Appointment of veteran economist signals intention to address Sudan’s chronic economic problems.
A new prime minister and a sovereign council with military and civilian members have been sworn in Sudan, ushering in a new era in the country following months of political uncertainty and violence.
Abdalla Hamdok, who was chosen by the protest movement to be prime minister, took the oath of office late on Wednesday in the capital, Khartoum.
Hamdok has 21 days to name a 20-member cabinet, excluding the interior and defence ministers. The pair will be chosen by the soldiers on the sovereign council.
“With the right vision, with the right policies, we will be able to address this economic crisis,” Hamdok declared after being sworn in.
The sovereign council, comprising of six civilians and five soldiers, is to rule Sudan for a little over three years until elections can be held. It replaces the Transitional Military Council (TMC) that took power in April after longtime ruler Omar al-Bashir was forced out of office following months of mass protests against his nearly three-decade rule.
The council’s inauguration on Wednesday comes days after the TMC and the Forces of Freedom and Change (FFC), an alliance of protest groups and opposition parties, signed a final power-sharing deal.
General Abdul Fattah al-Burhan, who also headed the TMC, was sworn in as the council’s chairman on Wednesday morning. He will lead the council for 21 months, after which a civilian leader appointed by the protest movement will take over for the next 18 months.
Al-Burhan, 59, wore a green beret and a camouflage uniform as he took his oath before Sudan’s top judge, one hand on the Quran and the other holding a military baton under his arm.
Nine other members of the council took their oath of office shortly afterwards. The 11th member, a civilian, will be sworn in at a later date, SUNA said.
“With the start of the transition period, we have entered the most complex phase, the phase of building and reform,” said a spokesman for the Sudanese Professionals Association, a key part of the FFC.
In addition to al-Burhan, the soldiers on the council are General Mohamed Hamdan Dagalo, the TMC’s deputy head widely known as Hemeti, as well as Yasser Abdul Rahman al-Atta, Ibrahim Jabir and Shams al-Din Kabashi.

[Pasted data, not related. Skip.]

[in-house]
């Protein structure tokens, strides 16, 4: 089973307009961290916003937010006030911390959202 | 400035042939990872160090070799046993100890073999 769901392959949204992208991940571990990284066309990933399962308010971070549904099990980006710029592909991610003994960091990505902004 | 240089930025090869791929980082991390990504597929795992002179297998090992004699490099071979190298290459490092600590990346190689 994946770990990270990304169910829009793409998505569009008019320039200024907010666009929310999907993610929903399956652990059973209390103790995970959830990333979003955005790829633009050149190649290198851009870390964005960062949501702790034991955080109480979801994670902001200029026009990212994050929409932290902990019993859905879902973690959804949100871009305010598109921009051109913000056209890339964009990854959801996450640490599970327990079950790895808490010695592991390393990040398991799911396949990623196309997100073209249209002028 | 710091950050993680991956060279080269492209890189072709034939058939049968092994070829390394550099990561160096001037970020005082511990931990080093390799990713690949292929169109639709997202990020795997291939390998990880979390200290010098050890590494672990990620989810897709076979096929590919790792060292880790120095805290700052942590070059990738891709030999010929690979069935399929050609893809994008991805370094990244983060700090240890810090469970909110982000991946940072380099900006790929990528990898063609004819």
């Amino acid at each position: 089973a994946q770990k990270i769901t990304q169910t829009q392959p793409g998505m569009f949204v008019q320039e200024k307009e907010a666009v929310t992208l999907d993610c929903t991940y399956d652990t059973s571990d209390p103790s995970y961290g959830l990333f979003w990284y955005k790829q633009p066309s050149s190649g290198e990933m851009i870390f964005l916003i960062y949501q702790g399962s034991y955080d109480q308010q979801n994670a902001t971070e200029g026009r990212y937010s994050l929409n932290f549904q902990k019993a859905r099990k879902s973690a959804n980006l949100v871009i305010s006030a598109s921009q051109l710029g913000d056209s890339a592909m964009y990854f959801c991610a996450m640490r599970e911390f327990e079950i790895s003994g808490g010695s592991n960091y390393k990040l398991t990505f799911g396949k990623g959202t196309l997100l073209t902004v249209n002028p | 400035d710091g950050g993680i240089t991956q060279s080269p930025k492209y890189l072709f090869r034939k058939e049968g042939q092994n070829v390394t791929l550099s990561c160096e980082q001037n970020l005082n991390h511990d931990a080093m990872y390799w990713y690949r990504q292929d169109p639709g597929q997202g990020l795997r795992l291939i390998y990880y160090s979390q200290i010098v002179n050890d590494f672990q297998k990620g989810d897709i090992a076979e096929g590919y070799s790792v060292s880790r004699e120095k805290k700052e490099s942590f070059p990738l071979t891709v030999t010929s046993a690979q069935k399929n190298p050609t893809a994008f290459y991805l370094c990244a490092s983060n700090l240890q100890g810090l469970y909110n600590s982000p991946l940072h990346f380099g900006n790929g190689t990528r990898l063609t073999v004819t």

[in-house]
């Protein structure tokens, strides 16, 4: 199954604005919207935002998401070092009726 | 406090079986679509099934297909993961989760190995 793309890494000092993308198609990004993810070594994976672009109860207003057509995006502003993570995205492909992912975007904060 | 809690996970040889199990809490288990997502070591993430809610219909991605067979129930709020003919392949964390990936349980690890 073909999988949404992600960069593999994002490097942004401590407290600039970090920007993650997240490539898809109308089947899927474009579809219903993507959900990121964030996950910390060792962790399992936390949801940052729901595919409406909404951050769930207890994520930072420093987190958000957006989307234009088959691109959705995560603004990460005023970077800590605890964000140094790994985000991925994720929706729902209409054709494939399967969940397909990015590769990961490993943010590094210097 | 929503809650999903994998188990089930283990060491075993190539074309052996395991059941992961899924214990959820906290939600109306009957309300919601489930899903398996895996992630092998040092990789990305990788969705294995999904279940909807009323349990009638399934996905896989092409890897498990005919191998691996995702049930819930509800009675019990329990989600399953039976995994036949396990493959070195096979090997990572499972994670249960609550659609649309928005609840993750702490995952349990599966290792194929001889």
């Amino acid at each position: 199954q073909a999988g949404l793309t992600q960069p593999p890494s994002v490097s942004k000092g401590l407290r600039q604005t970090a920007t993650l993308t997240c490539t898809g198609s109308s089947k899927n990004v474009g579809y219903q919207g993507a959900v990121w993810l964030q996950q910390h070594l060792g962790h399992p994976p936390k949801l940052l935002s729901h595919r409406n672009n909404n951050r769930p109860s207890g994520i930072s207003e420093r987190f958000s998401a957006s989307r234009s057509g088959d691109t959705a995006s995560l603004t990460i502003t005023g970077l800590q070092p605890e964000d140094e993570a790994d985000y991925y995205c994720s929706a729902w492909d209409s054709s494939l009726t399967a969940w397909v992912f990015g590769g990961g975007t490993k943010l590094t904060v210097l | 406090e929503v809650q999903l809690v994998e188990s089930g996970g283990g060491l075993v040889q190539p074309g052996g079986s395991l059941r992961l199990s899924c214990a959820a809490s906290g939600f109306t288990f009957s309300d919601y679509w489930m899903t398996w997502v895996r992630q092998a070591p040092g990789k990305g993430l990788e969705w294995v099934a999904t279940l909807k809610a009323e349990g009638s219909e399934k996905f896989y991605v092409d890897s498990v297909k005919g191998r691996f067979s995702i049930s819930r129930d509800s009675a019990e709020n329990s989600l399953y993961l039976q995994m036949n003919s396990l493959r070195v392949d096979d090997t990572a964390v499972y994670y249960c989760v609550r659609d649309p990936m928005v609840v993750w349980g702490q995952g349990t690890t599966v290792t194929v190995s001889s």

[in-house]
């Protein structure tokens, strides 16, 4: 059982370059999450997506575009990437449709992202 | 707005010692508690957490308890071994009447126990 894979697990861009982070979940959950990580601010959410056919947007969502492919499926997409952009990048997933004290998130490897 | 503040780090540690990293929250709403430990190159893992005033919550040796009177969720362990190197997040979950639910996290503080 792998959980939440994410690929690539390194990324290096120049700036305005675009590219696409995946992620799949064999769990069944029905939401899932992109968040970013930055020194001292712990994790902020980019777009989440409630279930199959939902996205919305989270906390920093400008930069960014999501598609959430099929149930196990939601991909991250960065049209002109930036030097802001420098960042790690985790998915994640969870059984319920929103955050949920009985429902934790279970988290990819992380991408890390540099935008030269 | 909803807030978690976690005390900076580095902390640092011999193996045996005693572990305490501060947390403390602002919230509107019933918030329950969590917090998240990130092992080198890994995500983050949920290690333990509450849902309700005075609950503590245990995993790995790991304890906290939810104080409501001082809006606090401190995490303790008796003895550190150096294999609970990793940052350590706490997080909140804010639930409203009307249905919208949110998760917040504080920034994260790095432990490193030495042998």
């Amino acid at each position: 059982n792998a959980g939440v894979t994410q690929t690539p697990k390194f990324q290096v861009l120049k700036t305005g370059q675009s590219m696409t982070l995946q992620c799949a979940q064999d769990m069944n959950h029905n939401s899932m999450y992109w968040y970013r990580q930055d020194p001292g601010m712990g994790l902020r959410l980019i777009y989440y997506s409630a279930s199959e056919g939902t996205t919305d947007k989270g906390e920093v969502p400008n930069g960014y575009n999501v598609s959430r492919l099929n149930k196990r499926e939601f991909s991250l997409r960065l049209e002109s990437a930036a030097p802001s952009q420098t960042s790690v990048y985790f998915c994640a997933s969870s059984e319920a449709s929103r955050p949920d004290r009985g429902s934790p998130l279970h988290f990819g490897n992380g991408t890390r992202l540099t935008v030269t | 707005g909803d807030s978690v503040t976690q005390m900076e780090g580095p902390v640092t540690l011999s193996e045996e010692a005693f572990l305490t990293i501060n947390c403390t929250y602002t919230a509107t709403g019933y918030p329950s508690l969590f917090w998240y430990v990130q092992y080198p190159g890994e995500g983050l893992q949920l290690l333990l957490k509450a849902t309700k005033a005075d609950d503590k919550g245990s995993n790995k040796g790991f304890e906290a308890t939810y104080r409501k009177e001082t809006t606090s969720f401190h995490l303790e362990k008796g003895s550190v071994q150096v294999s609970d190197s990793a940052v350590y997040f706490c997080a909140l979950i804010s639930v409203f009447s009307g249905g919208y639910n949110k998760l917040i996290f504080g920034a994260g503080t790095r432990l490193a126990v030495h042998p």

The six civilians include two women – Ayesha Musa Saeed and Raja Nicola Issa Abdul-Masseh, who is a judge from Sudan’s Coptic Christian minority.
The others are Hassan Sheikh Idris Qadi, Al-Siddiq Tawer Kafi, Mohammed al-Fekki Suleiman and Mohamed Osman Hassan al-Taayeshi. The latter is yet to take his oath.
The sovereign council will oversee the formation of a government and a 300-member legislative body.
Al Jazeera’s Hiba Morgan, reporting from Khartoum, said the Sudanese people’s “next focus is going to be on the executive council, which will have a majority from the Forces of Freedom and Change. That’s where most of the power will lie because the sovereign council will have a largely ceremonial role”.
In Khartoum, Ramzi al-Taqi, a fruit seller, vowed to keep Sudan’s new rulers in check.
“If this council does not meet our aspirations and cannot serve our interests, we will never hesitate to have another revolution,” he told AFP news agency. “We would topple the council just like we did the former regime.”
The military overthrew al-Bashir in April following months of widespread demonstrations against his authoritarian rule. The protests initially erupted in December last year over dire economic conditions but shortly turned to calls for al-Bashir’s removal.
Protesters continued taking to the streets after al-Bashir’s toppling on April 11, fearing the military could cling to power, and demanded a swift transition to a civilian government.
The tortuous negotiations over the joint military and civilian council continued despite a deadly security crackdown on a protest sit-in in the capital Khartoum, which protesters blamed on the feared paramilitary Rapid Support Forces, headed by Hemeti.
At least 250 people have been killed since December, according to protest organisers.
Luka Kuol, professor at the Africa Center for Strategic Studies in the United States, described the swearing in of the sovereign council as a “big victory” for the Sudanese people.
There were many challenges ahead, he said.
“You have about 30 years of misrule by the regime of al-Bashir. It will take a long time for you to clean the system in order to deliver. You are likely to have a very high expectations of the citizens … [but] the capacity for you to deliver will be limited because its the old system is stil there. Managing the people’s expectations will be one of the real challenges of this government.”
A second issue was the “politicised security sector,” he said.
“The defence and interior ministers are to be appointed by the military. This is a sign that the security sector is being carved out from the civilian administration, and this is a sector that consumes no less than 60 percent of the government budget,” he said, urging the new civilian government to come up with an agenda to reform the security forces.
Other challenges ahead included tackling the economic crisis that triggered the protests against al-Bashir and the ongoing conflicts in the regions of Darfur, Kordofan and Blue Nile.
“Although there are a lot of challenges ahead, there are a lot of opportunities for the people of Sudan to make a difference and map a new road for stability,” he added.